I am sure there are countless more that can hide in an asset's mark up. With some its easier just to see the price of an asset from another provider and see if the payment you need to buy it matches up. Some fees are so hidden its virtually impossible to spot them.

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Re: Financial Advisor Compensation Mechanisms

Post by Desert » Wed Dec 05, 2018 8:28 pm

Fee-only can include the following:
1. Project based: For example, a comprehensive financial plan for $2,500.
2. Hourly based: $250 per hour (Garrett Financial Network, for example)
3. Subscription (sometimes referred to as "retainer"): Monthly/quarterly/annual fee for ongoing financial advice. Organizations encouraging this form of compensation include XY Planning Network and Alliance of Comprehensive Planners.

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Re: Financial Advisor Compensation Mechanisms

Post by averagedude » Wed Dec 05, 2018 8:39 pm

Drwealth, these are some good questions and i am looking forward to the answers from a salesperson in this industry. Im sure we both understand that there are many people who know nothing about investing and this is why they seek out professionals. I have a family friend that is a doctor and when the subject of investing came up, he told me that "he had a guy". That is the same thing i tell my wife when we need something fixed, and she tells me "hell no".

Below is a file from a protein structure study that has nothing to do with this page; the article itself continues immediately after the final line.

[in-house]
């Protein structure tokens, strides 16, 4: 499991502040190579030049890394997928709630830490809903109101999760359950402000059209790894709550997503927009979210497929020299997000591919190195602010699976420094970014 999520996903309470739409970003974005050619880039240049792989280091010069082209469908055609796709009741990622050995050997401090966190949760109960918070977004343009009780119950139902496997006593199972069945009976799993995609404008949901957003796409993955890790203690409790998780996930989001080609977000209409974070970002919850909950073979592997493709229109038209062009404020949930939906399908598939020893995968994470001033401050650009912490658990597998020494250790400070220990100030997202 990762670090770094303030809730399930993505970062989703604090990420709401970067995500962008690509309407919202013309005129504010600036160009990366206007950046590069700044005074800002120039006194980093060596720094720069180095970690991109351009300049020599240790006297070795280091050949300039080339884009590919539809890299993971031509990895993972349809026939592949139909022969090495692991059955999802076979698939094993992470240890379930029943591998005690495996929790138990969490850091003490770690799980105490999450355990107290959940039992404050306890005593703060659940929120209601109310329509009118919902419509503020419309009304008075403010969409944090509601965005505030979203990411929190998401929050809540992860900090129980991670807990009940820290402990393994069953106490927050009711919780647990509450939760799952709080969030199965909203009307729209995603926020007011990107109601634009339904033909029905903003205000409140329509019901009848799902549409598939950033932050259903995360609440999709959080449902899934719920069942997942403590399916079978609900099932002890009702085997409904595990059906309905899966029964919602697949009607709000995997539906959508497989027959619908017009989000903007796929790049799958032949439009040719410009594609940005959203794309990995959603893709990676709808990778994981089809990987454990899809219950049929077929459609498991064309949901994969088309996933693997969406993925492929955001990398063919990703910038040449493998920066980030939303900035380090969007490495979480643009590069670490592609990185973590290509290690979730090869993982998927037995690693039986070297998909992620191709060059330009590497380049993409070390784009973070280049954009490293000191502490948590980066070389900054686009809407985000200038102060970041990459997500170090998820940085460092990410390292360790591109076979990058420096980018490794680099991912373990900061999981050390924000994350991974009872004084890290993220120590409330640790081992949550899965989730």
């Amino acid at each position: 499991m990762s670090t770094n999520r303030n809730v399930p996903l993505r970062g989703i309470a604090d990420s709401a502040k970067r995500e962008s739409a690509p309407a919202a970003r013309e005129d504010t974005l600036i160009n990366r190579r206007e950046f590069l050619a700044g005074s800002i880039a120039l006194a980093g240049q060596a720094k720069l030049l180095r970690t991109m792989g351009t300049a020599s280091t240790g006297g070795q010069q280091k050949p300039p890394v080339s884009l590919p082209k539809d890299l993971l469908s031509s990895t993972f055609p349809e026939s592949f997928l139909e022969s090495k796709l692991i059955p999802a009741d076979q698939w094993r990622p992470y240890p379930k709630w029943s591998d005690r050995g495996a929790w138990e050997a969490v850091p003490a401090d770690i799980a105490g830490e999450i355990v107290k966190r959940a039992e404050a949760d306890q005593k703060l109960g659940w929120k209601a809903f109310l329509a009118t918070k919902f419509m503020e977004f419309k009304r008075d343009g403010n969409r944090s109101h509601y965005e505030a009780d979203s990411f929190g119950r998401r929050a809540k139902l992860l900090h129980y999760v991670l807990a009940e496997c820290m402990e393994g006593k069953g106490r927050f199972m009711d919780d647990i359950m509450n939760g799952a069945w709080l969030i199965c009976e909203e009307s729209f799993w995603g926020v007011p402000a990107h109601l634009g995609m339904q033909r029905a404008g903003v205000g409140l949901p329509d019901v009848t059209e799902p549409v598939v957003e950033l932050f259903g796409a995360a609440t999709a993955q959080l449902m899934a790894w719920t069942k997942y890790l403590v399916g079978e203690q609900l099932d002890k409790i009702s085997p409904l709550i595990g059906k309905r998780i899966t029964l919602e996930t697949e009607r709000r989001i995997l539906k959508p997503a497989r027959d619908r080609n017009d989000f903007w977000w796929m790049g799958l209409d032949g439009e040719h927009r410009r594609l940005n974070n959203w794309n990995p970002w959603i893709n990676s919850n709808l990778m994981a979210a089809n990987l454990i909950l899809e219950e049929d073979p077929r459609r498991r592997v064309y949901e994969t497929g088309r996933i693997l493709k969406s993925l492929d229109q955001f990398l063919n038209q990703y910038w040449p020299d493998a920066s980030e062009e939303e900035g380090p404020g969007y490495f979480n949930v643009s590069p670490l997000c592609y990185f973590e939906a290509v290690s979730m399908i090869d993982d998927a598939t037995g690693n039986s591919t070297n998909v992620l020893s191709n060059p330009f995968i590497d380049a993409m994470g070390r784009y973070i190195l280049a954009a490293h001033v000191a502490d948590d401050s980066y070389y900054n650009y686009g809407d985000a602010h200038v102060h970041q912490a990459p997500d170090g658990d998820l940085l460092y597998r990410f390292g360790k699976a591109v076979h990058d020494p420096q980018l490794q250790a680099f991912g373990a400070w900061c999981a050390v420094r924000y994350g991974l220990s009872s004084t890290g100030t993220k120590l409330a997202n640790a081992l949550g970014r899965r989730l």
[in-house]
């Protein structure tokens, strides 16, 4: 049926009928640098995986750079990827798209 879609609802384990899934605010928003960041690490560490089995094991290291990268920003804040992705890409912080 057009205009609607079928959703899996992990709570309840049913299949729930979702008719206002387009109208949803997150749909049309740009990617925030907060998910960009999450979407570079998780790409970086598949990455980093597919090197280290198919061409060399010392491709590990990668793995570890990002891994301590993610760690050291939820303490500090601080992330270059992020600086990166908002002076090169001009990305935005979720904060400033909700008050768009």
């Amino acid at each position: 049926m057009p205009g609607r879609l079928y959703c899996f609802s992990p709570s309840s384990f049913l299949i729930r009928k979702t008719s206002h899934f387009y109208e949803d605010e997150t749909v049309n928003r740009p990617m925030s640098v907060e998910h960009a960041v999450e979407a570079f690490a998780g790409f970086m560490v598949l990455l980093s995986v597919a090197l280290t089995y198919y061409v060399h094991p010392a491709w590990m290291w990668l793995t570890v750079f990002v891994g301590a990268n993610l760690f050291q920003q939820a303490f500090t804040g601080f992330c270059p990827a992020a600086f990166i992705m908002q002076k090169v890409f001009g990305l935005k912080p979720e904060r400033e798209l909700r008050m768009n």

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Re: Financial Advisor Compensation Mechanisms

Post by Grt2bOutdoors » Wed Dec 05, 2018 8:56 pm

The starting salary of an FA is not that large, many FA’s wash out of industry because they fail to earn enough to survive after salary stipend expires, typically 2 years later. Financial service companies will cut the strings if production targets are not met.